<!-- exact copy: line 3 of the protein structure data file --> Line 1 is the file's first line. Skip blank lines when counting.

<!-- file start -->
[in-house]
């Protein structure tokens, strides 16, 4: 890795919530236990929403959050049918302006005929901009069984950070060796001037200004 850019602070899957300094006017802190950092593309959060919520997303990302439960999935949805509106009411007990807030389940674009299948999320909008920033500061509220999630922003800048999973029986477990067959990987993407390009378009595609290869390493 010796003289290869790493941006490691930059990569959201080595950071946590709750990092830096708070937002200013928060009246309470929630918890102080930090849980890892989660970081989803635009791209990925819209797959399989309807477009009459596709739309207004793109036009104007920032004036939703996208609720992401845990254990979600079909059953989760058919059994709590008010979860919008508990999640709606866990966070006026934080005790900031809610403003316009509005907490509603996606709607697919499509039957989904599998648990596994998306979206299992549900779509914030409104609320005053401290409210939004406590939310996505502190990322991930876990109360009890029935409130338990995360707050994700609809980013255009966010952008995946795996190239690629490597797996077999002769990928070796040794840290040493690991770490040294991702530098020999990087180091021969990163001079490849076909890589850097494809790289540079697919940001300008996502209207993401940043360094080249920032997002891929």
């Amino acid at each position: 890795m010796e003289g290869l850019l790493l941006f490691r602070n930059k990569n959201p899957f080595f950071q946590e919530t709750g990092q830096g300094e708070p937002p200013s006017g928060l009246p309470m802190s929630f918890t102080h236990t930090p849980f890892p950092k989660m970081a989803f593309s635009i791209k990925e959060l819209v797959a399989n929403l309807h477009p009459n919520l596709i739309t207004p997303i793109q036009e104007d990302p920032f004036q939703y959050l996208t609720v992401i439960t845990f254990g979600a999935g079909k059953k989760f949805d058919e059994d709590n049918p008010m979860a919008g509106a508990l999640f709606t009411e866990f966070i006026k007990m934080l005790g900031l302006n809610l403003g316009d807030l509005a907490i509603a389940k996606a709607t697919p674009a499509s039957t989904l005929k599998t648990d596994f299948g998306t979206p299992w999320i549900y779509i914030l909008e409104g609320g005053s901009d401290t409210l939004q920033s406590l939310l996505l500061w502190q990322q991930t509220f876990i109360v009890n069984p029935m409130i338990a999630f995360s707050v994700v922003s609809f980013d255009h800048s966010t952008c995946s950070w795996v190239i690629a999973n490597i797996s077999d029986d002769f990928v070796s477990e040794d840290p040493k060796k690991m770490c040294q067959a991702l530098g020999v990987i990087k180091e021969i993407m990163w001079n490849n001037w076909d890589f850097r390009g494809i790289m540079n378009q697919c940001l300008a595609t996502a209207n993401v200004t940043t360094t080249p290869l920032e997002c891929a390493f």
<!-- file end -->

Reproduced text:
């Amino acid at each position: 890795m010796e003289g290869l850019l790493l941006f490691r602070n930059k990569n959201p899957f080595f950071q946590e919530t709750g990092q830096g300094e708070p937002p200013s006017g928060l009246p309470m802190s929630f918890t102080h236990t930090p849980f890892p950092k989660m970081a989803f593309s635009i791209k990925e959060l819209v797959a399989n929403l309807h477009p009459n919520l596709i739309t207004p997303i793109q036009e104007d990302p920032f004036q939703y959050l996208t609720v992401i439960t845990f254990g979600a999935g079909k059953k989760f949805d058919e059994d709590n049918p008010m979860a919008g509106a508990l999640f709606t009411e866990f966070i006026k007990m934080l005790g900031l302006n809610l403003g316009d807030l509005a907490i509603a389940k996606a709607t697919p674009a499509s039957t989904l005929k599998t648990d596994f299948g998306t979206p299992w999320i549900y779509i914030l909008e409104g609320g005053s901009d401290t409210l939004q920033s406590l939310l996505l500061w502190q990322q991930t509220f876990i109360v009890n069984p029935m409130i338990a999630f995360s707050v994700v922003s609809f980013d255009h800048s966010t952008c995946s950070w795996v190239i690629a999973n490597i797996s077999d029986d002769f990928v070796s477990e040794d840290p040493k060796k690991m770490c040294q067959a991702l530098g020999v990987i990087k180091e021969i993407m990163w001079n490849n001037w076909d890589f850097r390009g494809i790289m540079n378009q697919c940001l300008a595609t996502a209207n993401v200004t940043t360094t080249p290869l920032e997002c891929a390493f």